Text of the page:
Crisis management should be top-of-mind for all businesses. In fact, a survey by PwC finds that 30% of organizations admit that they didn’t have designated core crisis response teams in place when COVID-19 struck.
If you want to avoid getting caught in that 30%, here are some ways your team can achieve effective crisis management:
- Designate a core crisis management team and hold meetings on a regular basis.
- Establish a company-wide definition of a “crisis.”
- Create a crisis management document that is accessible to any team member at any time.
- For your customer service team specifically, utilize your digital tools to draft proper communications—or templates—you can use if a crisis were to occur.
- Collaborate with other internal teams to use and analyze data to adapt and improve crisis communications.
8. Customer expectations can’t be satisfied due to company policy
The saying “the customer is always right” is flawed. It can become tough when the customers’ expectations conflict with company policies. Internal policies are established for good reasons, so being able to explain that to your customer and deftly handle unrealistic expectations or requests is vital. Many times these unrealistic expectations from customers revolve around a discount or refund you're unable to provide.
Below are some solutions for handling unrealistic expectations or requests around discounts or refunds:
- As a company, make sure your policies are clear and customer-centric in the first place. Think about how each company-wide policy impacts the customers. When the company is rolling out or modifying current policies, advocate to have your team weigh in, since customer support often has the best intel when it comes to what customers want and need.
- Empower customer service reps to make decisions in the moment that align with common sense and customer satisfaction—even if that means sidestepping an official company policy. If this is happening often, it may mean there is a need to review and modify the policy.
- Hold ongoing training for customer service reps where they can practice customer service using role play. This type of training can boost team members’ confidence, and help them stay positive and calm when facing an unhappy customer.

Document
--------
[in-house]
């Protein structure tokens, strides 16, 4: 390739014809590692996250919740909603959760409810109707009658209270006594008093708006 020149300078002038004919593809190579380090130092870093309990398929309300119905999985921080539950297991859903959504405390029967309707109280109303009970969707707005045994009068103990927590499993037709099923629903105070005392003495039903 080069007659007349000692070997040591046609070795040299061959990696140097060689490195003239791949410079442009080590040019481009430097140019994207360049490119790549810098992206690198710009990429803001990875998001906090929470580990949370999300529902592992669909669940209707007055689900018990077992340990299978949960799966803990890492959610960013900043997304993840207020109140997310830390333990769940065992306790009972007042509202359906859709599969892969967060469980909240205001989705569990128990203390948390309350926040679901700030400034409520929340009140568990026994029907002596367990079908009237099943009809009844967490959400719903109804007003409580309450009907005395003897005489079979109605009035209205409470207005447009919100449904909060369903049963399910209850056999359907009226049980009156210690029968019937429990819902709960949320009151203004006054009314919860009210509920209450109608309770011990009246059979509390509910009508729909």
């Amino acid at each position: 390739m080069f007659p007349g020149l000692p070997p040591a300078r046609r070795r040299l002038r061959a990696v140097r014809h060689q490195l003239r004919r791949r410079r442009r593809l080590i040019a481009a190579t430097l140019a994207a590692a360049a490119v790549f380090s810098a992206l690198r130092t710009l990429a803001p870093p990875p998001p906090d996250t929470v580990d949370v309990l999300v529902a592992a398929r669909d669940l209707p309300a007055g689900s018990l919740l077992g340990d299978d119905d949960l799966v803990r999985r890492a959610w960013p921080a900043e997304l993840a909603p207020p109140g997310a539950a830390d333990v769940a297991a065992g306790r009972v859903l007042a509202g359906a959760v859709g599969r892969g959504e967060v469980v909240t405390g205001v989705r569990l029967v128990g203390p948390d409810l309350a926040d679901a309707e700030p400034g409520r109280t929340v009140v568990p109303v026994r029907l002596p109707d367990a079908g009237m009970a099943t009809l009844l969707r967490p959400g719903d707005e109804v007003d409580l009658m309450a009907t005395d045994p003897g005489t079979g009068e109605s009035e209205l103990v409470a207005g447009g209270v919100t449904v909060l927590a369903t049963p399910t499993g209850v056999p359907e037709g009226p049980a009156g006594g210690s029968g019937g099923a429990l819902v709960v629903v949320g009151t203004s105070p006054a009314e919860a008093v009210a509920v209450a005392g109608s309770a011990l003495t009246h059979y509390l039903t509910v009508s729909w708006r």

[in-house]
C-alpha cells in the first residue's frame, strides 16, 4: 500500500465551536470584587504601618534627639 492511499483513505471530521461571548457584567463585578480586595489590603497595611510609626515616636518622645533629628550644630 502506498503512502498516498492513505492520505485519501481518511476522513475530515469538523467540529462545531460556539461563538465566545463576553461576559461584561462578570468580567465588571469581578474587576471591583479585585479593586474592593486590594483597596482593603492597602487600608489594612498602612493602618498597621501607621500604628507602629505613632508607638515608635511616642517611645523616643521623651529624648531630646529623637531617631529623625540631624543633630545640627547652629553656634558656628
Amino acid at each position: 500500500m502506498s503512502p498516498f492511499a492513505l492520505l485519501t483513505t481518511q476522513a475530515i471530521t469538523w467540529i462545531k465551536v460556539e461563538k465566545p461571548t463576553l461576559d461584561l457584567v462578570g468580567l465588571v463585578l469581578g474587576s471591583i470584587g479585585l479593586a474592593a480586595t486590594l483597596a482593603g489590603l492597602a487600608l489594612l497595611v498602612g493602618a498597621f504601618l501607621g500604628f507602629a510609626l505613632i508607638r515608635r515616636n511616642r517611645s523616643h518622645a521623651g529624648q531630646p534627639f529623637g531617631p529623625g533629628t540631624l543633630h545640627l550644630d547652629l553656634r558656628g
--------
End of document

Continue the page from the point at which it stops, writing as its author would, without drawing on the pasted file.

9. Ineffective after-sales support
A large portion of customer support is actually after-sales support, or providing support to a customer after they’ve purchased your product. This could include things like walking them through how to use your product or service, answering questions related to their specific use scenario, and keeping an open dialogue to determine if they’re satisfied with the purchase. So, when after-sales support is ineffective, it can cause customers to be upset and potentially leave your company.
To ensure you and your customer service team members are providing best-in-class after-sales support, keep these things in mind:
- Send thank-you notes to customers after they’ve purchased to open up a line of communication.
- Remember small details about customers that are contacting customer service on a regular basis. This will make the customer feel like you’re personally invested in their success with your product or service.
- If you don’t hear from new customers after purchase, follow up with check-in emails to ensure they’re doing well.
- Ask for customer feedback and be willing to implement that feedback.
- Continue to provide great customer service — especially if a customer inquires about making a return or exchange.
Customer service challenges give your company the opportunity to learn and grow
You’ve probably realized now just how many challenges can arise within customer support. But what you can also take away from this article is how much opportunity there is for education and growth within your customer support team.
If you’re feeling inspired to take on some of these challenges and want to start by identifying new tools your team can implement, give TestBox a try. TestBox can help you sift through thousands of customer service tools and identify which ones could be perfect for your team—dive into TestBox today!